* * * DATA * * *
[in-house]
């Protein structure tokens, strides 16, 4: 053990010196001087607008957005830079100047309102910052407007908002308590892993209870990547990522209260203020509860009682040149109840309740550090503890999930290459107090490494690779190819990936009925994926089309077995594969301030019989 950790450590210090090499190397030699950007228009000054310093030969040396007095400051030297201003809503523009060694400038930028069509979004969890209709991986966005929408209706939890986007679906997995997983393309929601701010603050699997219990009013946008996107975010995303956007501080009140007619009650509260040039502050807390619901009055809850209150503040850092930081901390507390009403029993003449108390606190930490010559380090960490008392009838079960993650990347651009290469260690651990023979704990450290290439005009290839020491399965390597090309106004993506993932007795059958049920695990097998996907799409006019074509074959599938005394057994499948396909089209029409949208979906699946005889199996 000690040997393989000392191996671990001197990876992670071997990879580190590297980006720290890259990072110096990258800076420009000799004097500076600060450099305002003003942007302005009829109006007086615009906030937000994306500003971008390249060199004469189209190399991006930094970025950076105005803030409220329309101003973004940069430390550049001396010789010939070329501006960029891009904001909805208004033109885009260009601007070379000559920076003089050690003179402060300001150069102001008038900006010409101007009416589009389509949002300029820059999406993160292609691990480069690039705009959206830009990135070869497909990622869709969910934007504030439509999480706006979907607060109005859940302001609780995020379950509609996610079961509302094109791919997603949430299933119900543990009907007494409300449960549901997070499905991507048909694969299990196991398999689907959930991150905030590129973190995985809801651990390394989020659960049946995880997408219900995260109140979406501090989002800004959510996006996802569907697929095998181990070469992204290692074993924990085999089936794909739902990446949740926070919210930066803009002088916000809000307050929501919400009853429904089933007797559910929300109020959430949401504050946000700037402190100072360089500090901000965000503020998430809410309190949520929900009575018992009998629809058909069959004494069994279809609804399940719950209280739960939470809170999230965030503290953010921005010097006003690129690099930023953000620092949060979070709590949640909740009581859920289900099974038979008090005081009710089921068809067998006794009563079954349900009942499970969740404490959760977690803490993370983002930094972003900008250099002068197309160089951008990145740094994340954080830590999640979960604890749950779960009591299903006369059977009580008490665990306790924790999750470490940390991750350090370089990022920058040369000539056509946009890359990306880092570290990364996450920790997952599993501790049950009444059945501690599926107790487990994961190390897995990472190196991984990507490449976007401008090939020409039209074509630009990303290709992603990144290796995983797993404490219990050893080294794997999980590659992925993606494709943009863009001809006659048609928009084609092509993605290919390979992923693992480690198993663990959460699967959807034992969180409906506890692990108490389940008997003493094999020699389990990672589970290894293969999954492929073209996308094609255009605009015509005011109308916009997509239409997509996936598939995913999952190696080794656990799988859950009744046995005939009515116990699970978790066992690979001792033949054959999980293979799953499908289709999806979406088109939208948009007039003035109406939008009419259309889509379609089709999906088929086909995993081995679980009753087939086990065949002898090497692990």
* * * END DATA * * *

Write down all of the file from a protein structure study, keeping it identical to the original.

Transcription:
[in-house]
């Protein structure tokens, strides 16, 4: 053990010196001087607008957005830079100047309102910052407007908002308590892993209870990547990522209260203020509860009682040149109840309740550090503890999930290459107090490494690779190819990936009925994926089309077995594969301030019989 950790450590210090090499190397030699950007228009000054310093030969040396007095400051030297201003809503523009060694400038930028069509979004969890209709991986966005929408209706939890986007679906997995997983393309929601701010603050699997219990009013946008996107975010995303956007501080009140007619009650509260040039502050807390619901009055809850209150503040850092930081901390507390009403029993003449108390606190930490010559380090960490008392009838079960993650990347651009290469260690651990023979704990450290290439005009290839020491399965390597090309106004993506993932007795059958049920695990097998996907799409006019074509074959599938005394057994499948396909089209029409949208979906699946005889199996 000690040997393989000392191996671990001197990876992670071997990879580190590297980006720290890259990072110096990258800076420009000799004097500076600060450099305002003003942007302005009829109006007086615009906030937000994306500003971008390249060199004469189209190399991006930094970025950076105005803030409220329309101003973004940069430390550049001396010789010939070329501006960029891009904001909805208004033109885009260009601007070379000559920076003089050690003179402060300001150069102001008038900006010409101007009416589009389509949002300029820059999406993160292609691990480069690039705009959206830009990135070869497909990622869709969910934007504030439509999480706006979907607060109005859940302001609780995020379950509609996610079961509302094109791919997603949430299933119900543990009907007494409300449960549901997070499905991507048909694969299990196991398999689907959930991150905030590129973190995985809801651990390394989020659960049946995880997408219900995260109140979406501090989002800004959510996006996802569907697929095998181990070469992204290692074993924990085999089936794909739902990446949740926070919210930066803009002088916000809000307050929501919400009853429904089933007797559910929300109020959430949401504050946000700037402190100072360089500090901000965000503020998430809410309190949520929900009575018992009998629809058909069959004494069994279809609804399940719950209280739960939470809170999230965030503290953010921005010097006003690129690099930023953000620092949060979070709590949640909740009581859920289900099974038979008090005081009710089921068809067998006794009563079954349900009942499970969740404490959760977690803490993370983002930094972003900008250099002068197309160089951008990145740094994340954080830590999640979960604890749950779960009591299903006369059977009580008490665990306790924790999750470490940390991750350090370089990022920058040369000539056509946009890359990306880092570290990364996450920790997952599993501790049950009444059945501690599926107790487990994961190390897995990472190196991984990507490449976007401008090939020409039209074509630009990303290709992603990144290796995983797993404490219990050893080294794997999980590659992925993606494709943009863009001809006659048609928009084609092509993605290919390979992923693992480690198993663990959460699967959807034992969180409906506890692990108490389940008997003493094999020699389990990672589970290894293969999954492929073209996308094609255009605009015509005011109308916009997509239409997509996936598939995913999952190696080794656990799988859950009744046995005939009515116990699970978790066992690979001792033949054959999980293979799953499908289709999806979406088109939208948009007039003035109406939008009419259309889509379609089709999906088929086909995993081995679980009753087939086990065949002898090497692990």